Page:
• Flirting Under Fire: Slevin and Lindsey build up most of their romance in this manner. Despite the fact that Slevin is on the hit list of two warring gangs, he and Lindsey find time to flirt, go to dinner (where Slevin is able to shadow a man he has been told to kill), and spend a night together.
  • Foreshadowing:
    • Slevin claims to suffer from a condition called “ataraxia” that numbs his emotions. Ataraxia isn’t a medical condition at all. It’s a trained state of mind, meaning Slevin is not The Everyman that he pretends to be.
    • Slevin carries out his assassination mission with more effectiveness than The Everyman should, with easily spotting The Fairy's bodyguards and eluding them to get a date with him. That and his ability to communicate with extremely dangerous crime-bosses and withstand intimidation from the police is indicative of some experience with organized crime.
    • Slevin's precise read on his initial approach to The Fairy while he and Lindsey are having dinner also counts.
    • When Brikowski interviews Slevin about his supposed identity, Brikowski advises Slevin 'to play ball', to which Slevin replies 'You think I am tall enough?' Slevin is revealed to be Henry, Max's son who was an ardent baseball fan, and in fact was the one who killed the bookie with a baseball.
  • Freeze-Frame Bonus: A very cool, blink and you'll miss it moment - Goodkat and Slevin are looking for a common denominator between the Boss and the Rabbi. After Slevin hands the book off he sinks into a very casual, but still obvious Parade Rest/Stand at Ease sort of position, seemingly almost out of habit. That scene and his posture tell you everything you need to know about their relationship, assassin mentor and his apprentice.
  • Gambit Roulette: Several points in the plan are up to chance, most particularly The Boss picking a hitman who hasn't worked the city in question for years to do the deed. The plan where Slevin is counting on Goodkat not checking if Lindsey is dead. That Slevin would be able to pay his debt to the Rabbi in person, at night. Certainly, measures were taken to skew the probabilities in their favor, but none of it was guaranteed from the outset.
  • Gayngster: The Fairy.
  • Genki Girl: Lindsay is adorable.
  • Guns Akimbo: Goodkat — just look at the image for this page. He makes short work of The Fairy's bodyguards this way.
  • Henway: One of The Fairy's body guards makes a couple of these in a deleted scene.
    "What's a whoredo?"
    "She has sex with you for money!"
  • Hitman with a Heart:
    • Mr. Goodkat was the contract killer whom the bosses hired to kill little Slevin. Goodkat couldn't go through with it, and raised the kid in his own trade so that one day he could get his revenge.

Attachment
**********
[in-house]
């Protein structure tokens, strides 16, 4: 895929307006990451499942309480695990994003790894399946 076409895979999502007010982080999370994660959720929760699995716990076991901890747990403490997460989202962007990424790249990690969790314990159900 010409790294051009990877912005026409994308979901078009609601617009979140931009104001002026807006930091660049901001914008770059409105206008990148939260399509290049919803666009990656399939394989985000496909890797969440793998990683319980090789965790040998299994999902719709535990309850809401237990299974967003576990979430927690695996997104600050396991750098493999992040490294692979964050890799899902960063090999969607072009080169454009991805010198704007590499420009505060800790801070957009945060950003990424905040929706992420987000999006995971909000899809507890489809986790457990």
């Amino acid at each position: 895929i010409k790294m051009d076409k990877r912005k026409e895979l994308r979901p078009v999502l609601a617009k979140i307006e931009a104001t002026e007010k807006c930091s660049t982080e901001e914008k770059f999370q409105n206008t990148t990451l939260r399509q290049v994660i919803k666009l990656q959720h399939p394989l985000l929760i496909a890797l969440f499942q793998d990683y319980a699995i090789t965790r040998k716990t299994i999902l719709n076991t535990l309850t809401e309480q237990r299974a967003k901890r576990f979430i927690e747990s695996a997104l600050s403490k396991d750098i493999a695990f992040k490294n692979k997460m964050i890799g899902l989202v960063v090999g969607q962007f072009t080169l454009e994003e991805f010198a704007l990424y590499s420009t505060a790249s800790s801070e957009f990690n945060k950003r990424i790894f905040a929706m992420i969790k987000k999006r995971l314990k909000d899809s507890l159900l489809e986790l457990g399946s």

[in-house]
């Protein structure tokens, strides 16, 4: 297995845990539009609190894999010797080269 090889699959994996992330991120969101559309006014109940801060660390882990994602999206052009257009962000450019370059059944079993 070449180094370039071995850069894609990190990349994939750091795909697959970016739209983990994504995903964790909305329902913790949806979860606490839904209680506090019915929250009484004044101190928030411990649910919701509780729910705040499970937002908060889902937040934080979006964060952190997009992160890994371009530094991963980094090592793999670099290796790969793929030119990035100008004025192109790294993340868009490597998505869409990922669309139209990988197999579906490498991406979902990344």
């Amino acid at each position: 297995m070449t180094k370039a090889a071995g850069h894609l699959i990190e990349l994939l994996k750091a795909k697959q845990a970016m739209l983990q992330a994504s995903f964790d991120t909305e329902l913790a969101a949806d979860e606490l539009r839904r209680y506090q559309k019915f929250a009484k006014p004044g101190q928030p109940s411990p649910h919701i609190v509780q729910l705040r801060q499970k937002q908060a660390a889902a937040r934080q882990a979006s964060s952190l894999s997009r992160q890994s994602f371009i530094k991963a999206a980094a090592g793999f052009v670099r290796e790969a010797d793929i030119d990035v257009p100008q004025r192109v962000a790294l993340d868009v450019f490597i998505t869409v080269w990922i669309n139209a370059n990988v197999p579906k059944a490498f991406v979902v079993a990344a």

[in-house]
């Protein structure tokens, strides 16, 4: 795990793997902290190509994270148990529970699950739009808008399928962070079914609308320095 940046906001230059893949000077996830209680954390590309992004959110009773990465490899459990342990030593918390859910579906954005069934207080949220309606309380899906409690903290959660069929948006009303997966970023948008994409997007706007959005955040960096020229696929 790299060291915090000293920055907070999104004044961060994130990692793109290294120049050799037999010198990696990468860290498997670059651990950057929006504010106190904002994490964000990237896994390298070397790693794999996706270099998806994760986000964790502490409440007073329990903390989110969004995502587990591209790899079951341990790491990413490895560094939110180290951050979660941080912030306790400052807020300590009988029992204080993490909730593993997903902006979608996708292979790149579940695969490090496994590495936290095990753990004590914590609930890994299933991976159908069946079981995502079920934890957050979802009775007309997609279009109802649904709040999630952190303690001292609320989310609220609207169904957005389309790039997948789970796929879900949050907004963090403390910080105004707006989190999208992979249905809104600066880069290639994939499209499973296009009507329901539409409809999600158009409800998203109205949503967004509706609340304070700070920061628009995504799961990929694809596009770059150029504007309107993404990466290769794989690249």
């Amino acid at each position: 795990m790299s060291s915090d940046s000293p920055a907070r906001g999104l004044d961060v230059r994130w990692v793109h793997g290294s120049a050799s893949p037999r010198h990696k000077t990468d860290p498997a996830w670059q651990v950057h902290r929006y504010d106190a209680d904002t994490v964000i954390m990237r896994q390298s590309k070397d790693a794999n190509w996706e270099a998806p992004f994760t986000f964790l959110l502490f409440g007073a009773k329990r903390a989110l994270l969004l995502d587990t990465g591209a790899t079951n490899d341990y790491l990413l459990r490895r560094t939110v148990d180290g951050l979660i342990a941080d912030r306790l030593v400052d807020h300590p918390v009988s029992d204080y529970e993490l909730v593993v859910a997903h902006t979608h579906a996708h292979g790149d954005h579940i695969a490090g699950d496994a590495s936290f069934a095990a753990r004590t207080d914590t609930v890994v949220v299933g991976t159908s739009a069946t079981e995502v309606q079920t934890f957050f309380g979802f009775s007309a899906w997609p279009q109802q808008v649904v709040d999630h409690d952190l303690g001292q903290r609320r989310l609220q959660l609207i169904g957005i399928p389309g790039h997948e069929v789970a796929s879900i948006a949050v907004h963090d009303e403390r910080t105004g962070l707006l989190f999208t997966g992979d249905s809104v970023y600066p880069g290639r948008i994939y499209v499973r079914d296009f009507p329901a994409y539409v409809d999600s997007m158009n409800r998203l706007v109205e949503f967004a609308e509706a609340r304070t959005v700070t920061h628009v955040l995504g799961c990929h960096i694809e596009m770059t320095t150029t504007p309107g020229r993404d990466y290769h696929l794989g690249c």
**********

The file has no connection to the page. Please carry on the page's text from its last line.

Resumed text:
• Slevin himself is revealed to have become an assassin under Goodkat's mantle, but he's actually a pretty nice guy off the clock, such that nobody suspects him until it's too late.
  • Home-Early Surprise: Slevin comes home early, only to catch his surprised girlfriend red-handed with some guy in a Bedroom Adultery Scene. She tries to explain that it was an accident. Subverted later when it turns out the story was made up by Slevin.
  • Ignorant of Their Own Ignorance: Max, ironically, thinks of himself as a pretty smart guy who's cleverly found a way out of his poverty. The only thing he's found a way into is a shallow grave.
  • Improvised Weapon: The killer in the opening sequence kills a bookie by throwing a baseball. Into his eye.
  • In the Style of: The lightning-fast dialogue with constant references to other films and tv shows, black comedy, and non-linear storytelling can't fail to make one think of Tarantino.
  • Ironic Nickname: The bookie "Slim" is rather portly.
  • It Seemed Like a Good Idea at the Time: Sure, Max, bet on the fixed race horse through less than legal channels. What could possibly go wrong?
  • Kansas City Shuffle: The Boss and The Rabbi both assume the other is using Slevin to somehow con them, and thus begin trying to manipulate Slevin to exploit their enemy's con. The true con turns out to be from Slevin himself, who just wanted access to both The Boss and The Rabbi so he could exact revenge for the death of his parents. Also discussed by Goodkat with the man he meets at the airport, the real Nick Fisher before he enacts a simple variant to kill him, and in the song "The Kansas City Shuffle".
    Song: Whereas you look left and they fall right into the Kansas City Shuffle. Its a they-think you-think you don't know type of Kansas City hustle.
  • Kosher Nostra: The Rabbi's gang.
  • The Killer Becomes the Killed: The Boss, The Rabbi, and Detective Brikowski.
  • Letters 2 Numbers: The second "L" in the title is an upside down 7, though how we're supposed to pronounce that is anyone's guess. Lucky Number Su-sevin, perhaps?
  • Lucky Charms Title: Marketed occasionally as Lucky # Slevin (see the picture) or Lucky Number Sㄥevin
  • Lucky Seven: Referenced in the movie title, which is a pun on the phrase and the main character's name.
  • Make It Look Like an Accident: "It can't look like a hit."